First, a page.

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February 20, 2014 | 12:00 a.m. CST
Author: Lorrie Moore
Release Date: Feb. 25
It has been 15 years since
Lorrie Moore’s The New York Times bestselling collection of short stories, Birds of America, came out. The author now returns with one of the most anticipated compilations of the year, Bark. The book includes eight short stories, each exuding the author’s characteristic humor and poignancy.
Most stories are brand new and some have already been published in The New Yorker including “Debarking” and “The Juniper Tree.” In Bark, Moore explores the perils of divorce, the U.S. invasion of Iraq and a ghost forcing a still-living friend to sing “The Star-Spangled Banner.” She takes relatable problems and experiences and turns them into stories that incite laughter and reveal universal truths.
However, this might not be the Moore that readers remember. The irreverence of past stories is replaced with a certain darkness. Amidst the rough patches, though, Moore hides subtle humor that doesn’t distract from the stories, but rather lightens the load of their difficulties. The people in Bark all are struggling, so the collection could easily come off as sad and preachy. Instead, Moore makes it feel earnest as she balances unfortunate realities with the kind of absurdities that make them tolerable. Bark might be atypical, but it remains relevant and entertaining. The new Lorrie Moore definitely is worth meeting.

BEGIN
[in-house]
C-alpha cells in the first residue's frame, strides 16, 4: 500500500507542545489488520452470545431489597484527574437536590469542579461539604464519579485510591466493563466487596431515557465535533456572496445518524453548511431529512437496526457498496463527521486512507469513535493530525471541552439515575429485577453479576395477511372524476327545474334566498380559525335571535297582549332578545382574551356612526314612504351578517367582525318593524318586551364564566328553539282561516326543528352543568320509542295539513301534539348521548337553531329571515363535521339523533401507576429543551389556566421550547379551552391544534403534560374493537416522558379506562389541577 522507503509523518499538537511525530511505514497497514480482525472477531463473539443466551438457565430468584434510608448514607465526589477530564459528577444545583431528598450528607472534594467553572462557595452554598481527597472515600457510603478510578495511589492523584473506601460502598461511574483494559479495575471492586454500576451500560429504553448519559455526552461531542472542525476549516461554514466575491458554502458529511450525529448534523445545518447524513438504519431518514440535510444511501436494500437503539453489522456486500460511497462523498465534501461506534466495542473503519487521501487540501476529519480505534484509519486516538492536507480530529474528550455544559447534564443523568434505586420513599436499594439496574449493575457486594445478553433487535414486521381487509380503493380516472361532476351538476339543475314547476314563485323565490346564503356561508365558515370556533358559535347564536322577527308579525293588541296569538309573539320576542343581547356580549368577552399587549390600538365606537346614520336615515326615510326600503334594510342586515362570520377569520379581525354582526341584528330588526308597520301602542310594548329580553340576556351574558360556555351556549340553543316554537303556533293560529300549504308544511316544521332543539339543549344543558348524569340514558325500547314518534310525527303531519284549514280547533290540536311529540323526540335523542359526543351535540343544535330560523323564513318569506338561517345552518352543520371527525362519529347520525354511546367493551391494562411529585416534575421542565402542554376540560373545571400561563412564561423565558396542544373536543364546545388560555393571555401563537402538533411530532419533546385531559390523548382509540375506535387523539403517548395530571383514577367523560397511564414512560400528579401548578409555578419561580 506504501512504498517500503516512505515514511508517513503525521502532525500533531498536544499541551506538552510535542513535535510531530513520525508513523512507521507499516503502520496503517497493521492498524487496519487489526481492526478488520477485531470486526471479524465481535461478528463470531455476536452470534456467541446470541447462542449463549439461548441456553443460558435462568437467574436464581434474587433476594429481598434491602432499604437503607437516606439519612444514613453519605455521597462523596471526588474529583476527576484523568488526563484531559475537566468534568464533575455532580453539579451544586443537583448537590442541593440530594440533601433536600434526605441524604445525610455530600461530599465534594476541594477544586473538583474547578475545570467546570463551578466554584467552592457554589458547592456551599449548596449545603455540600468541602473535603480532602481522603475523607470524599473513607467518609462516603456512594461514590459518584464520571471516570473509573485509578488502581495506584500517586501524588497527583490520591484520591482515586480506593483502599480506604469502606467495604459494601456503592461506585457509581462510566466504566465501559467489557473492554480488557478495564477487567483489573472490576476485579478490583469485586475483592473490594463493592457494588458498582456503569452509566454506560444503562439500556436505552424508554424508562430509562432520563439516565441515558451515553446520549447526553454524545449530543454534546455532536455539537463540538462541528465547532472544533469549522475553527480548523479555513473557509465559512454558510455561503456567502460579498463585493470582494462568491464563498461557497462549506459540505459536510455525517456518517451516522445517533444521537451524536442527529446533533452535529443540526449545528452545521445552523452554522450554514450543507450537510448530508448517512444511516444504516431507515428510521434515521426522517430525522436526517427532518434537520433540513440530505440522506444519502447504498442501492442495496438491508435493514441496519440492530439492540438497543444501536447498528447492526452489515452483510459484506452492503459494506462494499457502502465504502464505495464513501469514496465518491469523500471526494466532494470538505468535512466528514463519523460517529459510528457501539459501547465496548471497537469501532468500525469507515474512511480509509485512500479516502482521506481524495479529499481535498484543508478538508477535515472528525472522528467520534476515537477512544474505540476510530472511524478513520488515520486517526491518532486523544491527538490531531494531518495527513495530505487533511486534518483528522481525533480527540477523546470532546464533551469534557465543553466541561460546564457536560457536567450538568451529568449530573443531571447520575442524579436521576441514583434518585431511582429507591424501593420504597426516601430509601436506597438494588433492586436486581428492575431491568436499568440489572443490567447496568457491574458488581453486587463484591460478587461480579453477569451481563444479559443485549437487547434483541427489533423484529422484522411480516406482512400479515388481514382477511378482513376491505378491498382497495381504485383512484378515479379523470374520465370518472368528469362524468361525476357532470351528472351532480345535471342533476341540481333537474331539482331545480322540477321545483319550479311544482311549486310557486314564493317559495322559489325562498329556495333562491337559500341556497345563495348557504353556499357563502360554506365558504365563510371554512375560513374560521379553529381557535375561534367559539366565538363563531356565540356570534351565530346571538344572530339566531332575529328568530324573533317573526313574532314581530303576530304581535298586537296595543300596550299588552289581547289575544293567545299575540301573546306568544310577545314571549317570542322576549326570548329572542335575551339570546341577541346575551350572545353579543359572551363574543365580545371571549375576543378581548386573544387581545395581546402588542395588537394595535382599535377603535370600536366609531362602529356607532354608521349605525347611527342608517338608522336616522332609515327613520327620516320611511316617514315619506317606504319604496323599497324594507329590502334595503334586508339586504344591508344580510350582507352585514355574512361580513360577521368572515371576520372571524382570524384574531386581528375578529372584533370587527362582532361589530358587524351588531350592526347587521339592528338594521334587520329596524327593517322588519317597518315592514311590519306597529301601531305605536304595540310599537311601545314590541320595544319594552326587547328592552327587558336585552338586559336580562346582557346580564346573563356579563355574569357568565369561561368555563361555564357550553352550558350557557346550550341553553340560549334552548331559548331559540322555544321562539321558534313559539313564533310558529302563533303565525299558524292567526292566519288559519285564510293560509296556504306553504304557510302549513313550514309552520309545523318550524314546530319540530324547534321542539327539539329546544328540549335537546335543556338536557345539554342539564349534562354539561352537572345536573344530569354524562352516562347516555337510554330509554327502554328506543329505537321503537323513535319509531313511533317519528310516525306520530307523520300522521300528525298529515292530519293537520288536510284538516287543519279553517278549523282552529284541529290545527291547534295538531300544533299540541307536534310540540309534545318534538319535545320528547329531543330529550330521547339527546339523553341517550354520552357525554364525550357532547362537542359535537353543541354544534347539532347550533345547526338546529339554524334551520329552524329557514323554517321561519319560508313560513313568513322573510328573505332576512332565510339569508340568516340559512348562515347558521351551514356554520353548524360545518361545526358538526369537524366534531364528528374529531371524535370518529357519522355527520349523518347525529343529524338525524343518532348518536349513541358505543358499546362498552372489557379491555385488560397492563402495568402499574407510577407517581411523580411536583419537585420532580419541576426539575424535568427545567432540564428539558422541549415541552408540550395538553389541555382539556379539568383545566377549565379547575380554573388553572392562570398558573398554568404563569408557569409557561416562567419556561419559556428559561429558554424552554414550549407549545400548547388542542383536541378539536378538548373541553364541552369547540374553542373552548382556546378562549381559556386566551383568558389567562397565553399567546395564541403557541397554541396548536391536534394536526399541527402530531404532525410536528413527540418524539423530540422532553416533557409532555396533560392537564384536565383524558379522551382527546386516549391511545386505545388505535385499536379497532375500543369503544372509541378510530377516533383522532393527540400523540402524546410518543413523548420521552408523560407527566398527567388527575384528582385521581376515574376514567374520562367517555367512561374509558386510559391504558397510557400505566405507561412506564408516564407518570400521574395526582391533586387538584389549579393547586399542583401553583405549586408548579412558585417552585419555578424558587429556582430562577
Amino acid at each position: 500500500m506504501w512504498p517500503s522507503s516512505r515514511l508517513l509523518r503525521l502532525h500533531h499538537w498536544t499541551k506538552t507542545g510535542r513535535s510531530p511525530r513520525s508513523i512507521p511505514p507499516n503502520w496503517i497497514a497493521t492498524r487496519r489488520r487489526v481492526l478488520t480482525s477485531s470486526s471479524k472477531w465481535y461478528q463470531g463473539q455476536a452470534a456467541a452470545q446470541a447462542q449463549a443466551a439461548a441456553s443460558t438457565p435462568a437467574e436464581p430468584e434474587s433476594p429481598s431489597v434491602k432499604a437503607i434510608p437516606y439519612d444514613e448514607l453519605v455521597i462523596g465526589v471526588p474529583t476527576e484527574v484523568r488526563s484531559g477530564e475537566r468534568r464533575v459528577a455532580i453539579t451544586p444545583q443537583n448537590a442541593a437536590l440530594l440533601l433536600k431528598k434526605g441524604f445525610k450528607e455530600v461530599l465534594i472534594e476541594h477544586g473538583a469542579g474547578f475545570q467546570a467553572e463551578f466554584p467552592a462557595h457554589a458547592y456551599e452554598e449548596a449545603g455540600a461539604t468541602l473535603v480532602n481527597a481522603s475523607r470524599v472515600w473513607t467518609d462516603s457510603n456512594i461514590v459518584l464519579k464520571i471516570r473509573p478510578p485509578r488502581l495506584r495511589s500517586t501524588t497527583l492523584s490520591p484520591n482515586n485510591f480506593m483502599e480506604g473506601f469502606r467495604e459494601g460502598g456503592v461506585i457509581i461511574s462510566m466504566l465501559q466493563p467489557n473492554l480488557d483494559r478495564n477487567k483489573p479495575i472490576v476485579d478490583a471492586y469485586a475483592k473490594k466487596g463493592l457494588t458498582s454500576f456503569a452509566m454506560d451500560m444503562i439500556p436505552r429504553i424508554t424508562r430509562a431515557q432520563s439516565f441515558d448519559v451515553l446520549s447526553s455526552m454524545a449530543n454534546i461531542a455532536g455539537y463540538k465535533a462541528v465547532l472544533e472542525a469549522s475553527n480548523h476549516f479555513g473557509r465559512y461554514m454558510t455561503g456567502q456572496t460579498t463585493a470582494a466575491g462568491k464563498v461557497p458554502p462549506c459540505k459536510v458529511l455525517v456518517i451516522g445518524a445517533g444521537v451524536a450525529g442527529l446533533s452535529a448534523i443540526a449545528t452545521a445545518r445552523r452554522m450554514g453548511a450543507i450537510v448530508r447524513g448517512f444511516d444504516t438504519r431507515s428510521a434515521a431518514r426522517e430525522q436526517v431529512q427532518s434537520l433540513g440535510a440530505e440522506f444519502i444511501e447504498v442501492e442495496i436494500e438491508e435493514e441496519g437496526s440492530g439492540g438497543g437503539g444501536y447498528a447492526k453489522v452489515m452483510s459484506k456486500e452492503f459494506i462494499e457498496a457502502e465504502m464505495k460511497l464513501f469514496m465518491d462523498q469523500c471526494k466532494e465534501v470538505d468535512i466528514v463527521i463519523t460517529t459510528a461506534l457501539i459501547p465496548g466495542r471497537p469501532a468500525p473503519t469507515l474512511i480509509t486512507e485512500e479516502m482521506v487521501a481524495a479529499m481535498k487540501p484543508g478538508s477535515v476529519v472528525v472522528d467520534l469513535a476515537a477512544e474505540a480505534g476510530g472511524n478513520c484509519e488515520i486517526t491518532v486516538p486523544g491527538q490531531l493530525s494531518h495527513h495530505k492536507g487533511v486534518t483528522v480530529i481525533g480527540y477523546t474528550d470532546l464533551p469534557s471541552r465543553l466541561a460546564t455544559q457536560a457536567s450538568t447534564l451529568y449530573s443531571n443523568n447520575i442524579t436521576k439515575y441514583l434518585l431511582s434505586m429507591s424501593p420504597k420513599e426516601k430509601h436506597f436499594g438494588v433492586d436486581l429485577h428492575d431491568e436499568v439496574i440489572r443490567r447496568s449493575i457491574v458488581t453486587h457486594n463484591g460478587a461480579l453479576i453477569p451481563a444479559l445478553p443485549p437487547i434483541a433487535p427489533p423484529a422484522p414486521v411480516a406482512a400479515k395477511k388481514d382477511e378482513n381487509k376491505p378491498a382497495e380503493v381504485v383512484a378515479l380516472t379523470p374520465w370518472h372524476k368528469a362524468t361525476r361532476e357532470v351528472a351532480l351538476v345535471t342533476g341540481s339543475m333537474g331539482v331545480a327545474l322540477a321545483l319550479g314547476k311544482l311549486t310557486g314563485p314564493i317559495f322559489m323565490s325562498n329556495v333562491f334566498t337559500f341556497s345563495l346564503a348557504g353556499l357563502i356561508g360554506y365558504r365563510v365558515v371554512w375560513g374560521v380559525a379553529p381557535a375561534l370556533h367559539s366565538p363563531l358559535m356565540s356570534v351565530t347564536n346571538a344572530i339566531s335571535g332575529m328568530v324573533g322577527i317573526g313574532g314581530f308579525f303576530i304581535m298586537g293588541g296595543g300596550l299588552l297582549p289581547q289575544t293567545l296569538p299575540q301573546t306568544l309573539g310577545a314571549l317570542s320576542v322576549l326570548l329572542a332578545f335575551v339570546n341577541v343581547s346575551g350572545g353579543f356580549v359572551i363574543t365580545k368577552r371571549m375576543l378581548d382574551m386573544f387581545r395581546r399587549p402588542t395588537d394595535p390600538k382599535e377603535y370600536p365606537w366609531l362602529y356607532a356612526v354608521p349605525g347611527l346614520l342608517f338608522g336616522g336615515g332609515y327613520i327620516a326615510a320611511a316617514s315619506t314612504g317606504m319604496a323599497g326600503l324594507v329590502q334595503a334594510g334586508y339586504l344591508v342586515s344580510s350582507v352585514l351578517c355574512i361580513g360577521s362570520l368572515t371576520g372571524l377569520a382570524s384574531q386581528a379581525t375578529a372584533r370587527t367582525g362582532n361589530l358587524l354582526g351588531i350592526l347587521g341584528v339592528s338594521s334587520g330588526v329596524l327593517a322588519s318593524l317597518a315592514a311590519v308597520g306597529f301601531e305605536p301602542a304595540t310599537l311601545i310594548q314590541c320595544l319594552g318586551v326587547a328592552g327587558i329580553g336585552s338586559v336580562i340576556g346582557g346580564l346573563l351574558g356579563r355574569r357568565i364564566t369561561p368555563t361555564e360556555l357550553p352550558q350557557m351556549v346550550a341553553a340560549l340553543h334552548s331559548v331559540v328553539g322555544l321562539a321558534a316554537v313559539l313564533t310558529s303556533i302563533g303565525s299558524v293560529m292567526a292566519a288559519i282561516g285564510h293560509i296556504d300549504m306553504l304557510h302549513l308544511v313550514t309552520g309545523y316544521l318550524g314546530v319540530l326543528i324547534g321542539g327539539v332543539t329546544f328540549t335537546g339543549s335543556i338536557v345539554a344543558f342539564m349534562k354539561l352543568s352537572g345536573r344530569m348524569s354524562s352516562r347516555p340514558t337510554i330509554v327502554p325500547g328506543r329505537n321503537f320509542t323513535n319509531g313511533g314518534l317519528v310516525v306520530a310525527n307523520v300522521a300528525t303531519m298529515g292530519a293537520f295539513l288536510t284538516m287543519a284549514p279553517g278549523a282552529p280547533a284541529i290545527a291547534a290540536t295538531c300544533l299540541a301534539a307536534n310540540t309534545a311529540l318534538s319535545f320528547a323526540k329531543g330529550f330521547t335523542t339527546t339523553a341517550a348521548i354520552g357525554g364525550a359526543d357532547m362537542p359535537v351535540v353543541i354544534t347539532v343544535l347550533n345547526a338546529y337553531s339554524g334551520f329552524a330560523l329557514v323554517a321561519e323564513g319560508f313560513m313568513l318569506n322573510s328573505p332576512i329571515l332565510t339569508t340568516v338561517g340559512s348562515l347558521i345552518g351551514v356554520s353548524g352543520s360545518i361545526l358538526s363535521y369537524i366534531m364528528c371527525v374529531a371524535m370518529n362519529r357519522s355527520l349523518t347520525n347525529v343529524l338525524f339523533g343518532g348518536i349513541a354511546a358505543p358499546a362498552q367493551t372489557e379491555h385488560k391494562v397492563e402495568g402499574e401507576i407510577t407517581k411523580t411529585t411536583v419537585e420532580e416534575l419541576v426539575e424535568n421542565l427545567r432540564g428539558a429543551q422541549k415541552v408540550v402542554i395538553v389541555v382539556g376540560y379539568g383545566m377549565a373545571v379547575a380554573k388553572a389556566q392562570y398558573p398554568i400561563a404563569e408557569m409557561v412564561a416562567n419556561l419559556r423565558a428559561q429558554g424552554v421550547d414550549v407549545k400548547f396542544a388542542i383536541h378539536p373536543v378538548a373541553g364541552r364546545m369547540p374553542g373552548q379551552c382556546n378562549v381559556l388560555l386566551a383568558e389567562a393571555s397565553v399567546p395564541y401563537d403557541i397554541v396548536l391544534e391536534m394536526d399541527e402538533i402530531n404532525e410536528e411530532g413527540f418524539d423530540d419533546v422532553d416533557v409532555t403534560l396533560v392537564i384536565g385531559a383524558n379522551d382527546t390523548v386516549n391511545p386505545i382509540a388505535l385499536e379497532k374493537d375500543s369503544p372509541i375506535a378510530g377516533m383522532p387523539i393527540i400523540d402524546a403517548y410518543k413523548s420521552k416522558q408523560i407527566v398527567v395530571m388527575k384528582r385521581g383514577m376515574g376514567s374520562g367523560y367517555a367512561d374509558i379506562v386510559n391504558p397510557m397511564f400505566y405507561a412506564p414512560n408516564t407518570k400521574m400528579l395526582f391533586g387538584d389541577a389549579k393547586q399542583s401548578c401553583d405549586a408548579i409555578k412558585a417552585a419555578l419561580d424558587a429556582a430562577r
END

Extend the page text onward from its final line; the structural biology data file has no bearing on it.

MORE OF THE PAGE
What’s Important is Feeling: Stories
Author: Adam Wilson
Release Date: Feb. 25
Adam Wilson, author of Flatscreen: A Novel and one of the 50 Funniest People in Brooklyn according to Brooklyn Magazine, is relatively new to the short story scene. In his first published collection, What’s Important is Feeling: Stories, Wilson tackles aspects of growing up, coping and relationships in five short stories.
The titular story, which was selected for the 2012 edition of The Best American Short Stories, follows two film school friends contemplating their talents and futures all while working on a failing project.
Other stories in the collection feature students’ attempts to get away from the pull of a summer home, an Elvis debate that becomes deep, banker barflies and a pair of addicts who rely on a crustacean to boost their love life during a detox.
Wilson’s drug-fueled, socially awkward characters stumble through their problematic lives and readers follow behind, sometimes laughing and sometimes wondering if they’re worth following at all.
Those who like to sympathize or psychoanalyze should find what they’re looking for in What’s Important is Feeling: Stories. Wilson’s characters might be one, probably two, cards short of a full deck, but they are inarguably funny.